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Ask SAM: What does the Demon Deacon's plunger represent?
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Ask SAM: What does the Demon Deacon's plunger represent?

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DEMON DEACON MASCOT

The Wake Forest Demon Deacon hypes up the crowd during a basketball game in 2015. 

Q: What does the Wake Forest Demon Deacon’s plunger stand for?

— B.S.

Answer: The origin of the plunger seen in some illustrations of the Demon Deacon dates back to Bill Shepherd, a 1960 Wake Forest graduate who performed as the Deacon for three years while he was a student.

“He was known at the university and throughout Winston-Salem for his plunger twirling atop the goal posts in the late 1950s,” according to The Little Black Book, a reference book published by Wake Forest University about the school’s history. “According to newspaper clippings in the university archives, the plunger was the crowd’s favorite Deacon antic. The mascot would twirl the ‘plumber’s friend’ like a baton and swing it to the chants of the crowd.”

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Dressed in a scissor-tail coat and a high silk hat, Shepherd would use the plunger as a weapon — especially against the Duke Blue Devil and his pitchfork — and do various stunts, including sticking it to things such as a Carolina license plate. Some of his predecessors had carried walking sticks, umbrellas or canes.

Shepherd also used the plunger when he was the mascot of the Red Birds, a local pro baseball team, in the late 1950s.

Q: When did people start brushing their teeth?

— J.R.

Answer: Archaeologists have found toothbrush-like twigs in Egyptian tombs dating back to 3000 B.C.

“The first toothbrushes were small sticks or twigs mashed at one end to create a broader cleaning surface,” according to the Academy of General Dentistry’s website at www.know yourteeth.com. “The Chinese lay claim to the first bristle toothbrush.” The bristles were picked from the backs of the necks of hogs and fastened into handles made of bamboo or bone.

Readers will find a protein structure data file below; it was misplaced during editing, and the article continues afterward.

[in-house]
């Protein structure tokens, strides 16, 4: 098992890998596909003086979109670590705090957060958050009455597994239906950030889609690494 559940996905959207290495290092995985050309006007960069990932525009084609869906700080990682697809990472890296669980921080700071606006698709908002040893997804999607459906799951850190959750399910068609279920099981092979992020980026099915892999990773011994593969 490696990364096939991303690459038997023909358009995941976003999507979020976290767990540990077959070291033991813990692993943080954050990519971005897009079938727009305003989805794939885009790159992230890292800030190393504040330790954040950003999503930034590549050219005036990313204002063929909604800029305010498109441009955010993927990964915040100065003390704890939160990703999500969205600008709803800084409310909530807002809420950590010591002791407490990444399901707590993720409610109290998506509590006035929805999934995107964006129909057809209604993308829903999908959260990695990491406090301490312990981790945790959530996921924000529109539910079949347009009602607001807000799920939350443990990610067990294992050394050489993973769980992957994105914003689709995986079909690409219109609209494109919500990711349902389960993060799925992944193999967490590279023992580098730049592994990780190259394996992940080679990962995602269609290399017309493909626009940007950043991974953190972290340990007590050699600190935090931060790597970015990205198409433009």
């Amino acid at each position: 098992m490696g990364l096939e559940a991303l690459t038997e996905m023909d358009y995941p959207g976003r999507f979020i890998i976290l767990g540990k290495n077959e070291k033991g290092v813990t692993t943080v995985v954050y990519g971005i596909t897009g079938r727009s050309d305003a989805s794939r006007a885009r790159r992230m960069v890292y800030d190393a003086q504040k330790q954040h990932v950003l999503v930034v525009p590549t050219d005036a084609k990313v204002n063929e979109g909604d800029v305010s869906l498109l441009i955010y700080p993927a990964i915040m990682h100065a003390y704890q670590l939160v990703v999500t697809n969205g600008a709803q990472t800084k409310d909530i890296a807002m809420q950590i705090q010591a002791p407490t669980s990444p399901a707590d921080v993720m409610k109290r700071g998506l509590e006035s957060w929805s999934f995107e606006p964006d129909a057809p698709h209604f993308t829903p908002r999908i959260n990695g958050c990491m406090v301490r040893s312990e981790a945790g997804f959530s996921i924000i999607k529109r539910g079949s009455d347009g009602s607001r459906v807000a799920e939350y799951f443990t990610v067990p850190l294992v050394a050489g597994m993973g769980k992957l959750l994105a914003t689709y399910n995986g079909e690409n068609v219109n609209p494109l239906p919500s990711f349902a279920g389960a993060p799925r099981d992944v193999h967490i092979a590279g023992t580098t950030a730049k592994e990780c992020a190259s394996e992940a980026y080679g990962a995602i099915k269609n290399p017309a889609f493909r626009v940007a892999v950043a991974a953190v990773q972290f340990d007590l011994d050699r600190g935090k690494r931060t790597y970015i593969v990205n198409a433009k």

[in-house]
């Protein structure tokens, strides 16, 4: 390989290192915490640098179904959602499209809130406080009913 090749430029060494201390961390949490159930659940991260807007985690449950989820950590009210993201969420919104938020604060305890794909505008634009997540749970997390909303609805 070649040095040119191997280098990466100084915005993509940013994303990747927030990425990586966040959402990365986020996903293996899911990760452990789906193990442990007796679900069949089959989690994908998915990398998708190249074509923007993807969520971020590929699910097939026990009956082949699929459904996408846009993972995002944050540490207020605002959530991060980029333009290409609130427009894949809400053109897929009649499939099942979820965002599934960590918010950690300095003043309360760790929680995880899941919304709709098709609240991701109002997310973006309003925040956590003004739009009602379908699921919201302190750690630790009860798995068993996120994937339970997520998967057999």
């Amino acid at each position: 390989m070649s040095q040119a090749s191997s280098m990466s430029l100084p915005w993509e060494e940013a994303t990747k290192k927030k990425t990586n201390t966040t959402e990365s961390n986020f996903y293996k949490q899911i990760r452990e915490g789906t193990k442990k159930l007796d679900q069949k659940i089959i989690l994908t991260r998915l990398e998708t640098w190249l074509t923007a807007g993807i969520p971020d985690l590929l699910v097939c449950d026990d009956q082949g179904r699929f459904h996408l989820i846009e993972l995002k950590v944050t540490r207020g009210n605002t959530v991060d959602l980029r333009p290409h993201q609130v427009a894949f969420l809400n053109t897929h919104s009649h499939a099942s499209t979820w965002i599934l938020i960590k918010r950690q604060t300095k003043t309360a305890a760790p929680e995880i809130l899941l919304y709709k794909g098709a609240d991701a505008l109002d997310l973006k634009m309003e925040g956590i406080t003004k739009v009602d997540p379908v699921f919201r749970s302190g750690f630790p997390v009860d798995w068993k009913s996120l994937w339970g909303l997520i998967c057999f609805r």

In a 1723 dental textbook, Dr. Pierre Fauchard was critical of horsehair brushes and recommended instead that people vigorously rub their teeth and gums with a small piece of natural sponge. Until modern times, toothbrushes were less popular than toothpicks, which were often made of brass or silver.

In the 19th and early 20th centuries, toothbrushes made with hog hair were common; in 1937, the United States imported 1.5 million pounds of hog bristles for toothbrushes.

The first nylon-bristle toothbrushes were developed in 1938 and were marketed under the name Dr. West’s Miracle Tuft Toothbrush.

Toothpaste, meanwhile, has also been around since ancient times, but the ingredients have varied over the years.

“Early toothpaste ingredients included powdered fruit, burnt or ground shells, talc, honey and dried flowers,” according to the site. “Less agreeable ingredients included mice, rabbit heads, lizard livers and urine. Despite the decidedly non-minty flavor of early toothpaste, various recipes continued to appear throughout ancient history and well into the Middle Ages. Unfortunately, many of these toothpastes contained corrosive elements that dissolved tooth enamel.”

Toothpaste closer to what we know today came about in the 1800s, with ingredients such as soap and chalk. The first collapsible tube was marketed in 1892, and in 1956 Procter & Gamble introduced Crest brand toothpaste with fluoride.

Email: AskSAM@wsjournal.com

Online: journalnow.com/asksam

Write: Ask SAM, 418 N. Marshall St., Winston-Salem, NC 27101

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